1. Field of the Invention

The present invention relates to frequency filtering and frequency discrimination to detect high speed and low speed modes.

2. Background Information

In communications applications wire conductors are often at a premium. In some systems high frequency clocks are may be found time sharing the same wire connection with lower speed clocks. Such systems typically use a reference oscillator set between incoming frequencies. The incoming frequency is compared to the reference oscillator to detect and indicate high or low frequency mode operation. In systems that operate with a high and a low speed clock, RC (resistor/capacitor) filters are often employed.

Limitations of known systems include: high speed clock signals leaking through (due to latency and/or lag associated the frequency changes) during a transition from a lower to a higher clock frequency; distorting clock duty cycles due to RC filtering and circuit component mismatches; and excessive power dissipation.

The present invention addresses these limitations above while providing an advantage of a smaller circuitry footprint and reduced power dissipation due to elimination of the free running oscillator.

SUMMARY OF THE INVENTION

The present invention addresses the limitations of the prior art by filtering the rising edge of the clock and the falling edge of the clock. Logic circuits then operate with the low pass filtered clock edges to discriminate whether a high speed or a low speed clock is input. Inputting a high speed clock defines a high speed mode and inputting a low speed clock defines a low speed mode without implementing a separate mode indicator.

The low pass filtered rising edge, the low pass filtered falling edge, and the low frequency clock are combined in a discriminator and logic circuits to determine the mode. And when in the low speed mode the low speed clock is regenerate and output having about the same pulse width and duty cycle as the input low frequency clock without any glitches or high speed clock signals from coming through.

In other embodiment, illustratively, the clock input may include more that two frequencies. In this example multiple additional rising edge and falling edge low pass filters, similar to items 45 and 50 of FIG. 1A, but with different but corresponding time constants may be employed. In this example, there will be as many modes determined as there are frequencies anticipated. In such case clock regeneration logic and discriminators similar to that of items 55 (regeneration) and discriminators 60 (mode discriminator) of FIG. 1A will be employed to regenerate the clock frequency that matches the mode. In each case, since the clock is regenerated and not passed through directly, there will be no glitches or feed through from the other clock frequencies.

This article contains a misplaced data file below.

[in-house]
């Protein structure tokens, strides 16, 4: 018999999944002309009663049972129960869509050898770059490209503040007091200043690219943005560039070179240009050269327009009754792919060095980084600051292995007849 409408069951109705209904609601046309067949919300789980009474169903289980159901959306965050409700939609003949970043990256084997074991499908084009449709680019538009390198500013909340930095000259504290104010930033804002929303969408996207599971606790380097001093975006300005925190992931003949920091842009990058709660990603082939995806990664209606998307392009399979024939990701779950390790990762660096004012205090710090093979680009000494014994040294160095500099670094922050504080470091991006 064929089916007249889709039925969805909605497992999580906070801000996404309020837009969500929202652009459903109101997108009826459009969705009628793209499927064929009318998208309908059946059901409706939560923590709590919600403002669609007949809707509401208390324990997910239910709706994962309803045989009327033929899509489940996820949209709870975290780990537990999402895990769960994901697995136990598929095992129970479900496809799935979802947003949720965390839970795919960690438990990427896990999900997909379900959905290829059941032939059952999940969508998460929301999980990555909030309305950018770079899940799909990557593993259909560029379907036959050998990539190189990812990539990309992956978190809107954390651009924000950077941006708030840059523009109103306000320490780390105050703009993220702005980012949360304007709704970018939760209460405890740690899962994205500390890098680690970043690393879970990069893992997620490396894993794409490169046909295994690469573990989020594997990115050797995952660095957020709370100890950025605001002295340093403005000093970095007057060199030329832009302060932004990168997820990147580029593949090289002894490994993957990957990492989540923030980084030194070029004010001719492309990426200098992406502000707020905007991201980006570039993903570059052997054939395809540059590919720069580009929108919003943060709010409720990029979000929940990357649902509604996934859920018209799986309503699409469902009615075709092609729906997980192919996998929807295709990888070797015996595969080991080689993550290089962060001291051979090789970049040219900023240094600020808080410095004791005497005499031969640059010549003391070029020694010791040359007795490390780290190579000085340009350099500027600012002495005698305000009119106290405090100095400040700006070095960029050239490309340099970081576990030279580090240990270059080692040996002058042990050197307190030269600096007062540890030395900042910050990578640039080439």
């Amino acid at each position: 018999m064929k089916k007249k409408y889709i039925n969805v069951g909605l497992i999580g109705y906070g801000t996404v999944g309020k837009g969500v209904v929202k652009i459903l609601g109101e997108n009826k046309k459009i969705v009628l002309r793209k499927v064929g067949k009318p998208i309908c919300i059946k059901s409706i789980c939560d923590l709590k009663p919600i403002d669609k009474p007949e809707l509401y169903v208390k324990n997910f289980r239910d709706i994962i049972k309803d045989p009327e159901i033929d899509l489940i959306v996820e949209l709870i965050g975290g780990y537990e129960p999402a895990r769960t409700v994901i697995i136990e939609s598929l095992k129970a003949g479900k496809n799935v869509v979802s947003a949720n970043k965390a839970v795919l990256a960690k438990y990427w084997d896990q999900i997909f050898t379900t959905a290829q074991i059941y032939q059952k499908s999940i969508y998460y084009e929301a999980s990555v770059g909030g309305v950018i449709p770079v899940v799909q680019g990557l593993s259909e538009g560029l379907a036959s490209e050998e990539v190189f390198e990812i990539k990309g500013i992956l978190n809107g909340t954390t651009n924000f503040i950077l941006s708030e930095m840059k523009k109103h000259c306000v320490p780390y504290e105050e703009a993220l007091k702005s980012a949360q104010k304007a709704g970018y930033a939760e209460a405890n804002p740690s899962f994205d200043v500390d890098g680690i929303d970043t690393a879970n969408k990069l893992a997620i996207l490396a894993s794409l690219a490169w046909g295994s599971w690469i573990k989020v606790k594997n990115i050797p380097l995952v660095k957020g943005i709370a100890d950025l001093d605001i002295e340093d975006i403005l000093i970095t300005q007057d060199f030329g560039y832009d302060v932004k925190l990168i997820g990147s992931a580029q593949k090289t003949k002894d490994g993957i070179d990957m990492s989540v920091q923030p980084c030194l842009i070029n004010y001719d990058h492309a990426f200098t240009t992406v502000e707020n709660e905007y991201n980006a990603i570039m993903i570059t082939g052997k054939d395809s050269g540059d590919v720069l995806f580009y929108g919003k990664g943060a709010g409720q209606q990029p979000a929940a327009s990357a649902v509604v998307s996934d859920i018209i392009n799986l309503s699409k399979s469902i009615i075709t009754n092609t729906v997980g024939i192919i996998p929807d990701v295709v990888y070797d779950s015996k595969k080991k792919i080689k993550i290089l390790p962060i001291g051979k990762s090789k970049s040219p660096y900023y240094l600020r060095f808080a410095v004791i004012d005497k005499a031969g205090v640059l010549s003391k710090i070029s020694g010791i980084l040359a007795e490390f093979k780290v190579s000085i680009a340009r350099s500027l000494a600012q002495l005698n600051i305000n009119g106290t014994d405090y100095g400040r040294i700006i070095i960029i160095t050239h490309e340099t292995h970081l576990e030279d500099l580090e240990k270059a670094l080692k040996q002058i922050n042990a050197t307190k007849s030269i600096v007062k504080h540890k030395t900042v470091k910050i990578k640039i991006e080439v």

Illustratively, the invention provides a latching mechanism to produce an output low frequency clock that has about the same duty cycle as the input clock and a counting mechanism to ensure high frequency to low frequency and low frequency to high frequency transitions do not allow extraneous high frequency clocks to emerge on the low frequency clock output.

The present invention regenerates the clock, except not the high speed clock, that matches the mode while preventing the high speed clock from leaking through onto the lower speed clocks during a transition. The present invention also provides for reduced power consumption by not employing an oscillator as found in prior art systems.

Illustratively, high speed clocks may be used with LCD data and low speed clocks with I2C data.

It will be appreciated by those skilled in the art that although the following Detailed Description will proceed with reference being made to illustrative embodiments, the drawings, and methods of use, the present invention is not intended to be limited to these embodiments and methods of use. Rather, the present invention is of broad scope and is intended to be defined as only set forth in the accompanying claims.

BRIEF DESCRIPTION OF THE DRAWINGS

The invention description below refers to the accompanying drawings, of which:

FIG. 1A is a block schematic diagram illustrating the present invention;

FIG. 1B is a block diagram showing multiple input frequencies;

FIG. 2 has timing charts of signals found in FIG. 1A; and

FIG. 3 is a representative resistor bank that may be used with the present invention.

DETAILED DESCRIPTION OF AN ILLUSTRATIVE EMBODIMENT

Illustrating the discrimination between a high and a low frequency clock using FIG. 1A, CKIN travels through the NAND 10 (RST_assumed high) and is split between the circuit 45 and 50. Circuit 45 filters and thus delays the falling edge of CKIN but not the rising edge of CKIN, and circuit 50 filters and delays the rising edge but not the falling edge of CKIN. Each of circuits 45 and 50 employs RC filters. Illustratively, the resistors r0, r1, r2 and r3 are shown as individual resistors (see FIG. 4), but in some applications they are series/parallel banks of resistors that may have a bias connection to ground or to some other power supply level.